# krotov.optimize module¶

## Summary¶

Functions:

 optimize_pulses Use Krotov’s method to optimize towards the given objectives.

__all__: optimize_pulses

## Reference¶

krotov.optimize.optimize_pulses(objectives, pulse_options, tlist, *, propagator, chi_constructor, mu=None, sigma=None, iter_start=0, iter_stop=5000, check_convergence=None, info_hook=None, modify_params_after_iter=None, storage='array', parallel_map=None, store_all_pulses=False, continue_from=None, skip_initial_forward_propagation=False, norm=None, overlap=None)[source]

Use Krotov’s method to optimize towards the given objectives.

Optimize all time-dependent controls found in the Hamiltonians or Liouvillians of the given objectives.

Parameters
• objectives (list[Objective]) – List of objectives

• pulse_options (dict) –

Mapping of time-dependent controls found in the Hamiltonians of the objectives to a dictionary of options for that control. There must be options given for every control. As numpy arrays are unhashable and thus cannot be used as dict keys, the options for a control that is an array must be set using the key id(control) (see the example below). The options of any particular control must contain the following keys:

• 'lambda_a': the Krotov step size (float value). This governs the overall magnitude of the pulse update. Large values result in small updates. Small values may lead to sharp spikes and numerical instability.

• 'update_shape' : Function S(t) in the range [0, 1] that scales the pulse update for the pulse value at t. This can be used to ensure boundary conditions (S(0) = S(T) = 0), and enforce smooth switch-on and switch-off. This can be a callable that takes a single argument t; or the values 1 or 0 for a constant update-shape. The value 0 disables the optimization of that particular control.

In addition, the following keys may occur:

• 'args': If the control is a callable with arguments (t, args) (as required by QuTiP), a dict of argument values to pass as args. If 'args' is not specified via the pulse_options, controls will be discretized using the default args=None.

For example, for objectives that contain a Hamiltonian of the form [H0, [H1, u], [H2, g]], where H0, H1, and H2 are Qobj instances, u is a numpy array

>>> u = numpy.zeros(1000)


and g is a control function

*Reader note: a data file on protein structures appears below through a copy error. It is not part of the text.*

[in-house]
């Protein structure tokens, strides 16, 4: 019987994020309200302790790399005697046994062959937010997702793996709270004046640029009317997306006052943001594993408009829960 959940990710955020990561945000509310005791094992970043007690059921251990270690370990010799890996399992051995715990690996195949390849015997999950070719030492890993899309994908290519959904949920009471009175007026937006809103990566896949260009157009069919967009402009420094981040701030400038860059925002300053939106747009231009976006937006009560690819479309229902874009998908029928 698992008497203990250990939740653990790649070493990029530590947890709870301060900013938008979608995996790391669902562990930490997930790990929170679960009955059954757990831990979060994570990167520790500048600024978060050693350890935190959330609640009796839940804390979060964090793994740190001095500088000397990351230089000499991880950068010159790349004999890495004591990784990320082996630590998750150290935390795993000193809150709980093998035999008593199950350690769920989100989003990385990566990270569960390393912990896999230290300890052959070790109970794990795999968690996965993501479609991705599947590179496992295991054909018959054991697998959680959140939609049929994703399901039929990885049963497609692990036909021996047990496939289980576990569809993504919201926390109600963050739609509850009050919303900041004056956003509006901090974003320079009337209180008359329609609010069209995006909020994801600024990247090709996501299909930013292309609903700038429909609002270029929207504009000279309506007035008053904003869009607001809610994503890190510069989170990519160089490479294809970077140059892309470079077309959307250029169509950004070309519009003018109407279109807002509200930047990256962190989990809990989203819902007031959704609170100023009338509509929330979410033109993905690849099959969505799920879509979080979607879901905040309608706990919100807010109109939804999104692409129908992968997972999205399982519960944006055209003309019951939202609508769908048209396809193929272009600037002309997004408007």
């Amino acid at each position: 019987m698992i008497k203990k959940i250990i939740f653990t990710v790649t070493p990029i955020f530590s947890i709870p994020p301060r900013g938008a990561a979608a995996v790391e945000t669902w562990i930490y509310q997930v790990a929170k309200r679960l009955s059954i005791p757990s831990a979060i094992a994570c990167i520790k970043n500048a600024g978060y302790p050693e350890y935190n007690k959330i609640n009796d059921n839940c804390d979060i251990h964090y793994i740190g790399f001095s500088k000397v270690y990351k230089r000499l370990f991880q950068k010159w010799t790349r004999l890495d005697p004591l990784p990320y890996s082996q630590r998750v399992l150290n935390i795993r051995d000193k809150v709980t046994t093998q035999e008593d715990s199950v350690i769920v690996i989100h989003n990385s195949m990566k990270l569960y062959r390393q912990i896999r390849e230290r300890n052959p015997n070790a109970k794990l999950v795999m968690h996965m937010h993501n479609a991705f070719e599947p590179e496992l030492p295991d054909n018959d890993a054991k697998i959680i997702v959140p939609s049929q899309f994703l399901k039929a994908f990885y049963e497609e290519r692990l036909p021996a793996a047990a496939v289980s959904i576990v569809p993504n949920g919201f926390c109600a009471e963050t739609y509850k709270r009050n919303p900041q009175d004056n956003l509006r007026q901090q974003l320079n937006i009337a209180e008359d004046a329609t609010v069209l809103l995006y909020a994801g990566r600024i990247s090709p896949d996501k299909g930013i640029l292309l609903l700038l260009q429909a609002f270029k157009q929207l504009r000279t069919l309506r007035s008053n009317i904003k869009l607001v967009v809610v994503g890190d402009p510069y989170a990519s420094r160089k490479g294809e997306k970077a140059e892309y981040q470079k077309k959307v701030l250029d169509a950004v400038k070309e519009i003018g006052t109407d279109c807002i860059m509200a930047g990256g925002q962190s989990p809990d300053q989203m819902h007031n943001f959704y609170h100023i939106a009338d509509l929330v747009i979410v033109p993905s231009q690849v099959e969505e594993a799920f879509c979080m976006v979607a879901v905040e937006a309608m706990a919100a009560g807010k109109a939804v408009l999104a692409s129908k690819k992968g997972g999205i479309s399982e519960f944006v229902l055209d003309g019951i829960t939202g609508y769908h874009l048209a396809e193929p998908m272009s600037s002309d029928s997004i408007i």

>>> def g(t, args):
...     E0 = args.get('E0', 0.0)
...     return E0


then a possible value for pulse_options would look like this:

>>> from krotov.shapes import flattop
>>> from functools import partial
>>> pulse_options = {
...     id(u): {'lambda_a': 1.0, 'update_shape': 1},
...     g: dict(
...         lambda_a=1.0,
...         update_shape=partial(
...             flattop, t_start=0, t_stop=10, t_rise=1.5
...         ),
...         args=dict(E0=1.0)
...     )
... }


The use of dict and the {...} syntax are completely equivalent, but dict is better for nested indentation.

• tlist (numpy.ndarray) – Array of time grid values, cf. mesolve()

• propagator (callable or list[callable]) – Function that propagates the state backward or forwards in time by a single time step, between two points in tlist. Alternatively, a list of functions, one for each objective. If the propagator is stateful, it should be an instance of krotov.propagators.Propagator. See krotov.propagators for details.

• chi_constructor (callable) – Function that calculates the boundary condition for the backward propagation. This is where the final-time functional (indirectly) enters the optimization. See krotov.functionals for details.

• mu (None or callable) – Function that calculates the derivative $$\frac{\partial H}{\partial\epsilon}$$ for an equation of motion $$\dot{\phi}(t) = -i H[\phi(t)]$$ of an abstract operator $$H$$ and an abstract state $$\phi$$. If None, defaults to krotov.mu.derivative_wrt_pulse(), which covers the standard Schrödinger and master equations. See krotov.mu for a full explanation of the role of mu in the optimization, and the required function signature.